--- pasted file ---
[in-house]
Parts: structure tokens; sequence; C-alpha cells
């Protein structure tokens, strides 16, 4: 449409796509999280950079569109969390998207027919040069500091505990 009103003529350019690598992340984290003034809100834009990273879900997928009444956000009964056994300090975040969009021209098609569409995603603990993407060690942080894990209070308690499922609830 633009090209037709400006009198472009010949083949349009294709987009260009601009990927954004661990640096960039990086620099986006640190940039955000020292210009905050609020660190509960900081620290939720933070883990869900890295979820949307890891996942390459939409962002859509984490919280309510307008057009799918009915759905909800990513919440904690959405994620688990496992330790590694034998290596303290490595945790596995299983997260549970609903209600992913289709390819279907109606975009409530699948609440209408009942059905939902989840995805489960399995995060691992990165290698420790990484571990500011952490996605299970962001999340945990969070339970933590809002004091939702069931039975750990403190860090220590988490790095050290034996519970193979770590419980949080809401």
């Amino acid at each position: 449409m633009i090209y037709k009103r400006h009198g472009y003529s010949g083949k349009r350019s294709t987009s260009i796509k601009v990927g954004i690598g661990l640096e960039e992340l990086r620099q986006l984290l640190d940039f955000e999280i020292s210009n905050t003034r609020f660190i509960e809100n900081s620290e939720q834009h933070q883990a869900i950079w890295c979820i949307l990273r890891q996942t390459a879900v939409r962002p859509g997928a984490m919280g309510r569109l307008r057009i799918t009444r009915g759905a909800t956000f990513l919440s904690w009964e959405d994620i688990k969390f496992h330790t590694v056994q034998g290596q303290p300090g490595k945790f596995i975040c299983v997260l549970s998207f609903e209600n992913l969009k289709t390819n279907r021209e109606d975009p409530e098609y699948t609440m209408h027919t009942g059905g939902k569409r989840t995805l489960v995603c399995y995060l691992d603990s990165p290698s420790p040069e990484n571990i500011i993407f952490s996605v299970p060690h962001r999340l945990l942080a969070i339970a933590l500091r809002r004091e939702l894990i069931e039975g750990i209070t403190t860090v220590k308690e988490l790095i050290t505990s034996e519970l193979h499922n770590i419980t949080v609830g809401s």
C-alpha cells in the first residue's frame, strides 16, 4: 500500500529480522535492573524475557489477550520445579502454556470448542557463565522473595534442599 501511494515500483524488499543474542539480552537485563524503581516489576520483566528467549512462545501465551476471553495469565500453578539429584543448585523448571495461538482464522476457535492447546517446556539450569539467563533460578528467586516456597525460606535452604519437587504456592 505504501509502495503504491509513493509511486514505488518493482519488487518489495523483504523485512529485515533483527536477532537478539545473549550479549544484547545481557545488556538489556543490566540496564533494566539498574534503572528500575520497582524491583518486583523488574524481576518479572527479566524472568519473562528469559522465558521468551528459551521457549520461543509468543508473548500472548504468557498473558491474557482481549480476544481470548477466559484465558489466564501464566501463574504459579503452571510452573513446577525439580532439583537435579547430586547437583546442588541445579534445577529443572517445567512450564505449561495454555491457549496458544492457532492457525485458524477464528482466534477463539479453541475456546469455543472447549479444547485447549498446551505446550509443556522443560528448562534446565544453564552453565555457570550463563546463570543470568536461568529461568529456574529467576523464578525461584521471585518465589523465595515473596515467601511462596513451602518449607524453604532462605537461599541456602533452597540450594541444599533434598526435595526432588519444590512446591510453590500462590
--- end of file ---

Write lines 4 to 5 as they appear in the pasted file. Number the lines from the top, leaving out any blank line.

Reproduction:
């Amino acid at each position: 449409m633009i090209y037709k009103r400006h009198g472009y003529s010949g083949k349009r350019s294709t987009s260009i796509k601009v990927g954004i690598g661990l640096e960039e992340l990086r620099q986006l984290l640190d940039f955000e999280i020292s210009n905050t003034r609020f660190i509960e809100n900081s620290e939720q834009h933070q883990a869900i950079w890295c979820i949307l990273r890891q996942t390459a879900v939409r962002p859509g997928a984490m919280g309510r569109l307008r057009i799918t009444r009915g759905a909800t956000f990513l919440s904690w009964e959405d994620i688990k969390f496992h330790t590694v056994q034998g290596q303290p300090g490595k945790f596995i975040c299983v997260l549970s998207f609903e209600n992913l969009k289709t390819n279907r021209e109606d975009p409530e098609y699948t609440m209408h027919t009942g059905g939902k569409r989840t995805l489960v995603c399995y995060l691992d603990s990165p290698s420790p040069e990484n571990i500011i993407f952490s996605v299970p060690h962001r999340l945990l942080a969070i339970a933590l500091r809002r004091e939702l894990i069931e039975g750990i209070t403190t860090v220590k308690e988490l790095i050290t505990s034996e519970l193979h499922n770590i419980t949080v609830g809401s």
C-alpha cells in the first residue's frame, strides 16, 4: 500500500529480522535492573524475557489477550520445579502454556470448542557463565522473595534442599 501511494515500483524488499543474542539480552537485563524503581516489576520483566528467549512462545501465551476471553495469565500453578539429584543448585523448571495461538482464522476457535492447546517446556539450569539467563533460578528467586516456597525460606535452604519437587504456592 505504501509502495503504491509513493509511486514505488518493482519488487518489495523483504523485512529485515533483527536477532537478539545473549550479549544484547545481557545488556538489556543490566540496564533494566539498574534503572528500575520497582524491583518486583523488574524481576518479572527479566524472568519473562528469559522465558521468551528459551521457549520461543509468543508473548500472548504468557498473558491474557482481549480476544481470548477466559484465558489466564501464566501463574504459579503452571510452573513446577525439580532439583537435579547430586547437583546442588541445579534445577529443572517445567512450564505449561495454555491457549496458544492457532492457525485458524477464528482466534477463539479453541475456546469455543472447549479444547485447549498446551505446550509443556522443560528448562534446565544453564552453565555457570550463563546463570543470568536461568529461568529456574529467576523464578525461584521471585518465589523465595515473596515467601511462596513451602518449607524453604532462605537461599541456602533452597540450594541444599533434598526435595526432588519444590512446591510453590500462590